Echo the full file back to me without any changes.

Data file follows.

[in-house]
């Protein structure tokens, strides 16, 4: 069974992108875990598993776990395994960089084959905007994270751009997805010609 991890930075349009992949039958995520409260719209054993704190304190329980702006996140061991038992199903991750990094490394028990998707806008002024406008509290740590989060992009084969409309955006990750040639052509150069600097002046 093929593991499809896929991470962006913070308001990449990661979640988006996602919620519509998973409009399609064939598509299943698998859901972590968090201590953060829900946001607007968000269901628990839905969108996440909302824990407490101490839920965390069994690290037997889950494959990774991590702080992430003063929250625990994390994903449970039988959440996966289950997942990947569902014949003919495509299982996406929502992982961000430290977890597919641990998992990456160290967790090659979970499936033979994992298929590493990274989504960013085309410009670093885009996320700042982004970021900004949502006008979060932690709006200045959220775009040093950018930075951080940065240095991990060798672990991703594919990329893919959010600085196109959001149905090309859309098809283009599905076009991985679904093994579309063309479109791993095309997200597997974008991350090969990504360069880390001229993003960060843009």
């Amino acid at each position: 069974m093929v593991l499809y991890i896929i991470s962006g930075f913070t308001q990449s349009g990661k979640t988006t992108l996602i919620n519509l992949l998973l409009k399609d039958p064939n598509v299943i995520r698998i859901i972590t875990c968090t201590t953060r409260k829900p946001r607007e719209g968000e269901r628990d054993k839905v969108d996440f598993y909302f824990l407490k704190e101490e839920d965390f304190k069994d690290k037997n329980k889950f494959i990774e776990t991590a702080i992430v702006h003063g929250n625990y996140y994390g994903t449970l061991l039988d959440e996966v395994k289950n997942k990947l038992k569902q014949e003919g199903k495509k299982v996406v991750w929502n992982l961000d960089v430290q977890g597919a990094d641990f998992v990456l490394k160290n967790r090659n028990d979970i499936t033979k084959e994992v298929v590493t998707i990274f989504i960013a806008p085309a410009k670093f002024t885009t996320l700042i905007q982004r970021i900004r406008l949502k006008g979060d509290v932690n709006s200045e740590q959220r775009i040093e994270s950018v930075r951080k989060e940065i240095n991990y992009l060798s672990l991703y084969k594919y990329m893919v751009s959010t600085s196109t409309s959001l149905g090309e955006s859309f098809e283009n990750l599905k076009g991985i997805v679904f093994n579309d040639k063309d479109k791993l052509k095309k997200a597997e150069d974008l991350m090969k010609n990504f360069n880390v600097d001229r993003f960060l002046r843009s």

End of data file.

[in-house]
């Protein structure tokens, strides 16, 4: 069974992108875990598993776990395994960089084959905007994270751009997805010609 991890930075349009992949039958995520409260719209054993704190304190329980702006996140061991038992199903991750990094490394028990998707806008002024406008509290740590989060992009084969409309955006990750040639052509150069600097002046 093929593991499809896929991470962006913070308001990449990661979640988006996602919620519509998973409009399609064939598509299943698998859901972590968090201590953060829900946001607007968000269901628990839905969108996440909302824990407490101490839920965390069994690290037997889950494959990774991590702080992430003063929250625990994390994903449970039988959440996966289950997942990947569902014949003919495509299982996406929502992982961000430290977890597919641990998992990456160290967790090659979970499936033979994992298929590493990274989504960013085309410009670093885009996320700042982004970021900004949502006008979060932690709006200045959220775009040093950018930075951080940065240095991990060798672990991703594919990329893919959010600085196109959001149905090309859309098809283009599905076009991985679904093994579309063309479109791993095309997200597997974008991350090969990504360069880390001229993003960060843009």
């Amino acid at each position: 069974m093929v593991l499809y991890i896929i991470s962006g930075f913070t308001q990449s349009g990661k979640t988006t992108l996602i919620n519509l992949l998973l409009k399609d039958p064939n598509v299943i995520r698998i859901i972590t875990c968090t201590t953060r409260k829900p946001r607007e719209g968000e269901r628990d054993k839905v969108d996440f598993y909302f824990l407490k704190e101490e839920d965390f304190k069994d690290k037997n329980k889950f494959i990774e776990t991590a702080i992430v702006h003063g929250n625990y996140y994390g994903t449970l061991l039988d959440e996966v395994k289950n997942k990947l038992k569902q014949e003919g199903k495509k299982v996406v991750w929502n992982l961000d960089v430290q977890g597919a990094d641990f998992v990456l490394k160290n967790r090659n028990d979970i499936t033979k084959e994992v298929v590493t998707i990274f989504i960013a806008p085309a410009k670093f002024t885009t996320l700042i905007q982004r970021i900004r406008l949502k006008g979060d509290v932690n709006s200045e740590q959220r775009i040093e994270s950018v930075r951080k989060e940065i240095n991990y992009l060798s672990l991703y084969k594919y990329m893919v751009s959010t600085s196109t409309s959001l149905g090309e955006s859309f098809e283009n990750l599905k076009g991985i997805v679904f093994n579309d040639k063309d479109k791993l052509k095309k997200a597997e150069d974008l991350m090969k010609n990504f360069n880390v600097d001229r993003f960060l002046r843009s």